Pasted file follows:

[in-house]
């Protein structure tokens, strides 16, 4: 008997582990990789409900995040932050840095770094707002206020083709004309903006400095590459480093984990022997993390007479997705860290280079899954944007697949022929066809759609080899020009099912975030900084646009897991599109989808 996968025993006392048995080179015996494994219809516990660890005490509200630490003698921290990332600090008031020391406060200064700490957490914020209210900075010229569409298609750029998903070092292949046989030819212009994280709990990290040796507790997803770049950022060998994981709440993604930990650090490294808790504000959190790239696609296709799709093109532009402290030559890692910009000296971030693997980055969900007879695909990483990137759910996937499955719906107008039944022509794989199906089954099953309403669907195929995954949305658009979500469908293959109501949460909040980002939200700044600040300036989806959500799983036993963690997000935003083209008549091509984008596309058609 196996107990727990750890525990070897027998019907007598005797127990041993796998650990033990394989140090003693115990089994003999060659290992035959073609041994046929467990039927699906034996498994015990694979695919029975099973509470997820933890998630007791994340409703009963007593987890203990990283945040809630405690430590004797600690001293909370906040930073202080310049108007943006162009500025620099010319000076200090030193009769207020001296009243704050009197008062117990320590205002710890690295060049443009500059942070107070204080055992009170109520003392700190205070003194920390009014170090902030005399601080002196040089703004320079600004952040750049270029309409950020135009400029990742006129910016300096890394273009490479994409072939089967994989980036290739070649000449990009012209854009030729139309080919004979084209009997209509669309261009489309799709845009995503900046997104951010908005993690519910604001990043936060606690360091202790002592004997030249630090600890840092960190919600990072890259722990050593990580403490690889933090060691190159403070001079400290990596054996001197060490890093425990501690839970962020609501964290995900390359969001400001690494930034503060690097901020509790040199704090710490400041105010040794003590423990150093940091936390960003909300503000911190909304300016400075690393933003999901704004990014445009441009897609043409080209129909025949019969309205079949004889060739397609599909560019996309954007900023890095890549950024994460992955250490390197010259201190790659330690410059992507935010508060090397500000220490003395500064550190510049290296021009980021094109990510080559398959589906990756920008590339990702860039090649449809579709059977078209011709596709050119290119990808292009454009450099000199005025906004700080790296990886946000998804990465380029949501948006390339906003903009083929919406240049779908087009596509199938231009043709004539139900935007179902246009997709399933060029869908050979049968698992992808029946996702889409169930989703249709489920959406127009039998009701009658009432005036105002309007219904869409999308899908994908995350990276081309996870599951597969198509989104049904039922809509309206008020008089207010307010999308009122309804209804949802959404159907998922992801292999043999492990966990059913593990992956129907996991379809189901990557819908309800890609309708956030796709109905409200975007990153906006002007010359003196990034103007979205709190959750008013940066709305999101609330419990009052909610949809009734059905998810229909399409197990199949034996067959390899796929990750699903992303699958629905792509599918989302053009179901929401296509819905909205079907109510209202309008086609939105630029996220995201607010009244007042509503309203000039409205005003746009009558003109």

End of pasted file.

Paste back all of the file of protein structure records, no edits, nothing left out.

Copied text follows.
[in-house]
């Protein structure tokens, strides 16, 4: 008997582990990789409900995040932050840095770094707002206020083709004309903006400095590459480093984990022997993390007479997705860290280079899954944007697949022929066809759609080899020009099912975030900084646009897991599109989808 996968025993006392048995080179015996494994219809516990660890005490509200630490003698921290990332600090008031020391406060200064700490957490914020209210900075010229569409298609750029998903070092292949046989030819212009994280709990990290040796507790997803770049950022060998994981709440993604930990650090490294808790504000959190790239696609296709799709093109532009402290030559890692910009000296971030693997980055969900007879695909990483990137759910996937499955719906107008039944022509794989199906089954099953309403669907195929995954949305658009979500469908293959109501949460909040980002939200700044600040300036989806959500799983036993963690997000935003083209008549091509984008596309058609 196996107990727990750890525990070897027998019907007598005797127990041993796998650990033990394989140090003693115990089994003999060659290992035959073609041994046929467990039927699906034996498994015990694979695919029975099973509470997820933890998630007791994340409703009963007593987890203990990283945040809630405690430590004797600690001293909370906040930073202080310049108007943006162009500025620099010319000076200090030193009769207020001296009243704050009197008062117990320590205002710890690295060049443009500059942070107070204080055992009170109520003392700190205070003194920390009014170090902030005399601080002196040089703004320079600004952040750049270029309409950020135009400029990742006129910016300096890394273009490479994409072939089967994989980036290739070649000449990009012209854009030729139309080919004979084209009997209509669309261009489309799709845009995503900046997104951010908005993690519910604001990043936060606690360091202790002592004997030249630090600890840092960190919600990072890259722990050593990580403490690889933090060691190159403070001079400290990596054996001197060490890093425990501690839970962020609501964290995900390359969001400001690494930034503060690097901020509790040199704090710490400041105010040794003590423990150093940091936390960003909300503000911190909304300016400075690393933003999901704004990014445009441009897609043409080209129909025949019969309205079949004889060739397609599909560019996309954007900023890095890549950024994460992955250490390197010259201190790659330690410059992507935010508060090397500000220490003395500064550190510049290296021009980021094109990510080559398959589906990756920008590339990702860039090649449809579709059977078209011709596709050119290119990808292009454009450099000199005025906004700080790296990886946000998804990465380029949501948006390339906003903009083929919406240049779908087009596509199938231009043709004539139900935007179902246009997709399933060029869908050979049968698992992808029946996702889409169930989703249709489920959406127009039998009701009658009432005036105002309007219904869409999308899908994908995350990276081309996870599951597969198509989104049904039922809509309206008020008089207010307010999308009122309804209804949802959404159907998922992801292999043999492990966990059913593990992956129907996991379809189901990557819908309800890609309708956030796709109905409200975007990153906006002007010359003196990034103007979205709190959750008013940066709305999101609330419990009052909610949809009734059905998810229909399409197990199949034996067959390899796929990750699903992303699958629905792509599918989302053009179901929401296509819905909205079907109510209202309008086609939105630029996220995201607010009244007042509503309203000039409205005003746009009558003109």